He rarely ranted — although his comments could be more cutting than a designer’s shears. He often giggled, never more so than over a juicy bit of gossip. He could praise one of his reporters or editors as a “genius” one moment and then in the next dismiss them with a wave for some unknown transgression — and not talk to them for weeks.

Tall and clean-shaven, with an unlined face, a dimpled chin and dirty blond hair that eventually turned white (and that would earn him the sobriquet “the Great White Shark” from fashion designers, who used it not affectionately), Fairchild was a restless figure in the newsroom, his distinctively high-pitched voice audible throughout. Addressing a reporter or an editor, he was always fidgeting, flapping his arms, hugging his elbows, twirling in one direction, whirling in the other — but he picked up every nuance in the conversation and he didn’t forget a thing. When something struck him as funny, he snickered like a schoolboy, and when he occasionally spoke French, it was in an accent more Princeton than Provence. He loved gossip, especially if it was scandalous, and if it concerned the sexual antics of well-known designers or members of “respectable” society, so much the better.

“I can’t stand the idea of missing something,” he told Bob Colacello in an interview in Vanity Fair in 1986. “I’ve got to know what’s going on — it’s like an animal instinct with me.”

As a young reporter in Paris, Fairchild was a gadfly, digging up scoops, developing sources and fighting for the right to publish sketches of new collections as soon as they appeared on the runway, rather than being made to wait a month like all the other fashion magazines, which had been the custom of the French couture for years. He didn’t want to wait a minute.
“The ruling was ridiculous, because more than a thousand different professionals, buyers and press, had seen the clothes,” he once wrote. “Fashion is news when it happens, that day, not a month after.”

It was a philosophy that echoed the words of his grandfather, E.W. Fairchild, who cofounded the company in 1891 and whose credo, “Our salvation depends upon our printing the news,” was displayed on signs in WWD’s newsroom — and still is.

Fairchild’s byline appeared only sporadically after he assumed command. He wrote a lengthy description of his 1972 trip to China, for example, but his prose became a recurring ingredient of WWD and W. Most of it was published under the nom de plume of Louise J. Esterhazy, a persona he created in the early Seventies. Louise, an Austro-Hungarian of dubious lineage, once described her family as “grand but impoverished” and said, “In my writing, I’m not mean, but I’m not nice either. I’m like a lemon tart, a bit acerbic at first bite, but then so delicious you must have more.”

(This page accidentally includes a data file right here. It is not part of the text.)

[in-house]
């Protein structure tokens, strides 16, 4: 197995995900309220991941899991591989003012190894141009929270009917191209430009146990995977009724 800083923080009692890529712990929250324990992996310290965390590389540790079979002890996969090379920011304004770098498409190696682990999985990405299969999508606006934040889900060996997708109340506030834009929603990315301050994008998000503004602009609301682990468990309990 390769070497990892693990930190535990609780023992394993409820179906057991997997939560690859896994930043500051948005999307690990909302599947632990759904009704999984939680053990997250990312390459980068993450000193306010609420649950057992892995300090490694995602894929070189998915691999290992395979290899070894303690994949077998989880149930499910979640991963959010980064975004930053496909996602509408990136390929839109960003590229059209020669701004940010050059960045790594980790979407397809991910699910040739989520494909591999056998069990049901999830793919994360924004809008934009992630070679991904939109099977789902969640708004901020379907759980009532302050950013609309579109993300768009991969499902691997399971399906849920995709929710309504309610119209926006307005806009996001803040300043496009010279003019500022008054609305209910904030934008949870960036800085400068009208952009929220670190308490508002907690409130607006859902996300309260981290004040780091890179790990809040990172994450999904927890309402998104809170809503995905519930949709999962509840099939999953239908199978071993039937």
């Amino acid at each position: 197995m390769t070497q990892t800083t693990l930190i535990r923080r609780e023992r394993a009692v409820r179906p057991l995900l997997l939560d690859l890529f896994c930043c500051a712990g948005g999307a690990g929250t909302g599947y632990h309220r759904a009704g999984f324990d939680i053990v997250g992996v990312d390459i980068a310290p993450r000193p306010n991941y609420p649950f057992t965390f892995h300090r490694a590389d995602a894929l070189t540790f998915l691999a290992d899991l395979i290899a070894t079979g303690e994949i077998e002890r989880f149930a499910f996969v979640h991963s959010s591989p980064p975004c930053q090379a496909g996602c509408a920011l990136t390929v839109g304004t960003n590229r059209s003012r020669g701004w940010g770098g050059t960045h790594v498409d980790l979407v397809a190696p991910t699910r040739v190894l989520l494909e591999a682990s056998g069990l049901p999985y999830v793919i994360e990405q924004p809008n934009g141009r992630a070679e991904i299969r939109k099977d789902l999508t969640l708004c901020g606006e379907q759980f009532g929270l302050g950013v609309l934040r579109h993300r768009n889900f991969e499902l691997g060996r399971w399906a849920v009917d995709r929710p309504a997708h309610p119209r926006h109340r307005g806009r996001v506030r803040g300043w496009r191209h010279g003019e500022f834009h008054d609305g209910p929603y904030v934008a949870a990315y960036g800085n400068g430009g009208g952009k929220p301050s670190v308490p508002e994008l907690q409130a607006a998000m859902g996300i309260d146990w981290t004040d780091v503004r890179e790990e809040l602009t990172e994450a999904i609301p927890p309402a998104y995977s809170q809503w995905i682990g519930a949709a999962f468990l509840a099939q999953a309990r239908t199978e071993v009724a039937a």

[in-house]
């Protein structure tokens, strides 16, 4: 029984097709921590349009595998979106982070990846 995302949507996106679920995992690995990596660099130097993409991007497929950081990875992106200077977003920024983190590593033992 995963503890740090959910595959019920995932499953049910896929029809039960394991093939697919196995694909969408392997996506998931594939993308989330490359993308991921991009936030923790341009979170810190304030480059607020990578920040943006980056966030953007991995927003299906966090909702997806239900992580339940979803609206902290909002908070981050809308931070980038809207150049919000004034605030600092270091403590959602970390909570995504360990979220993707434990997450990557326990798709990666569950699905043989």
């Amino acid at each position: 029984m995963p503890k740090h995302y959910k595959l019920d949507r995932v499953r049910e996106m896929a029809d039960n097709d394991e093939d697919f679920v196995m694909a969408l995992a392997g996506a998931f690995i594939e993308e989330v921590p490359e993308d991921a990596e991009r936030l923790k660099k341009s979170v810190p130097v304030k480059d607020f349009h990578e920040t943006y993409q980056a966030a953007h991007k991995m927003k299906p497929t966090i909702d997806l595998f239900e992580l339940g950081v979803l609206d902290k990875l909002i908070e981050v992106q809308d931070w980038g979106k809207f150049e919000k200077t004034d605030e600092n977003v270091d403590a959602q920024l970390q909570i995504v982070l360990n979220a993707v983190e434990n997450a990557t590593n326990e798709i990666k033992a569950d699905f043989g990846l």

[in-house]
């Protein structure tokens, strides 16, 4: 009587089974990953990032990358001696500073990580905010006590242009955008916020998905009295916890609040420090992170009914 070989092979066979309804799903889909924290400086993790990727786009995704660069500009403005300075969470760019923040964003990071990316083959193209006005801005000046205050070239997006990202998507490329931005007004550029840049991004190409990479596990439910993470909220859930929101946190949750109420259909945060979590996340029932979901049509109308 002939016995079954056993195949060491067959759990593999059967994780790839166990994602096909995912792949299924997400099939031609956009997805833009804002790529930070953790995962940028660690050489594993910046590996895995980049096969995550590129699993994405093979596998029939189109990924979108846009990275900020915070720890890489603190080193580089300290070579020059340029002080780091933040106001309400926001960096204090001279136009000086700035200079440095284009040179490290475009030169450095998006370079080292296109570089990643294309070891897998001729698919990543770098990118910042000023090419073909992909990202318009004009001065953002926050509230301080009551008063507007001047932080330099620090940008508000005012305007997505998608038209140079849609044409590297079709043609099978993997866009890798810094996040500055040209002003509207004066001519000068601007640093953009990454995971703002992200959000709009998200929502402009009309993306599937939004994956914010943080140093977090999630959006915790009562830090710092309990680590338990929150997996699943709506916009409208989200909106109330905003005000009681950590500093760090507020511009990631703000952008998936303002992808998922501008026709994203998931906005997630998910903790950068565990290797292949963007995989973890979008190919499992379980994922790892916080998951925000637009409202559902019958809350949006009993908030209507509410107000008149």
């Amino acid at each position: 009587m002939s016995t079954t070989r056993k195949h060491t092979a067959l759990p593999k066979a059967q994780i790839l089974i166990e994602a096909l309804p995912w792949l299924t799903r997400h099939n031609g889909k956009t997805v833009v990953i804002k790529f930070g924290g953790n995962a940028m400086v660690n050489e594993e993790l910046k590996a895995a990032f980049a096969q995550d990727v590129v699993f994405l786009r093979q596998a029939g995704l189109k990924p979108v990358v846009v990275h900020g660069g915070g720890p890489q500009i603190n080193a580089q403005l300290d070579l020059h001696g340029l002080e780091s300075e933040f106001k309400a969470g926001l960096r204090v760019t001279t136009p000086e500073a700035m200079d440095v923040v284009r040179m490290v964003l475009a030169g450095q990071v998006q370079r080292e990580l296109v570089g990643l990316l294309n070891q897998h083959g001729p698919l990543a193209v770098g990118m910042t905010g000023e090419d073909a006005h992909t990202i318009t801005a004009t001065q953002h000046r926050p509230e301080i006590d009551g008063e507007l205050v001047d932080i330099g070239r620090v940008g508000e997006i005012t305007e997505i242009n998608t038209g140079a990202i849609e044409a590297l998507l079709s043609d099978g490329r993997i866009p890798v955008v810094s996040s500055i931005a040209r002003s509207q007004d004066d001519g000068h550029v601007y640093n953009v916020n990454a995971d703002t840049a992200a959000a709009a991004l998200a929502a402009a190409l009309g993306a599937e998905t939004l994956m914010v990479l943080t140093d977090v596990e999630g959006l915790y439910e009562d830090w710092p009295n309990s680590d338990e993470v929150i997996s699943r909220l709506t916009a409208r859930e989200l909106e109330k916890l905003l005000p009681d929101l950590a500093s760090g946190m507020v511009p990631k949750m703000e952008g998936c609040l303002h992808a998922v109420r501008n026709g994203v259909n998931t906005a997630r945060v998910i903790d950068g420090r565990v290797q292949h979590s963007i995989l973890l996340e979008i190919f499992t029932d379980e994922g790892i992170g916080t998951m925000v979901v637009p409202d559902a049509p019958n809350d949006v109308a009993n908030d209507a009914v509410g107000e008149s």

As Louise, who sometimes sounded like the daughter of Dame Edna and W.C. Fields, Fairchild could poke fun at anyone whose taste — or behavior — he found offensive. He aimed his barbs at fashion designers, royalty, suburban housewives in jogging suits, self-aggrandizers and social climbers. His politics were democratic (with a small d). He was an equal-opportunity pricker of pretensions. In a single column written in 1995, he skewered Hillary Clinton’s “hairdo roulette,” Barbara Bush’s “WASPy righteousness,” “middle-aged men who always wear faded blue jeans” and “children on airplanes…[who] should be shipped like freight.”

His Louise columns continued to appear in W magazine until the spring of 2010, and then afterward in WWD, the last of which, on March 24, 2014, typically skewered designers’ pretension for continuing to dictate trends to the all-powerful consumer.
Author and columnist James W. Brady, who worked for Fairchild for almost 20 years and was his number-two man from 1964 to 1971, once profiled him in New York magazine: “A curious mélange of mischievous little boy, traveled sophisticate, Wasp snob, brilliantly innovative editor, competent if mechanical skier, compulsive yenta, political naif, muddled conversationalist and crisply incisive writer — a heterosexual who instinctively understands a business traditionally dominated by homosexuals and women — he is the most feared, respected, detested and flattered figure in the glamorously paranoid realm of world-class fashion.”

Fairchild was also known for his feuds with designers he felt had behaved badly toward the paper. Mollie Parnis wouldn’t release a sketch of a Lady Bird Johnson Easter outfit in the Sixties. She went unmentioned in the paper for the next five years. Geoffrey Beene wouldn’t allow W magazine to photograph his home, but asked Architectural Digest to do it. In addition, he once refused to be interviewed by a Fairchild reporter assigned to the job and demanded that a more senior person be sent. Those transgressions made him a non-person in WWD for more than a decade — although Fairchild forever after would insist he never knew the reason for the feud.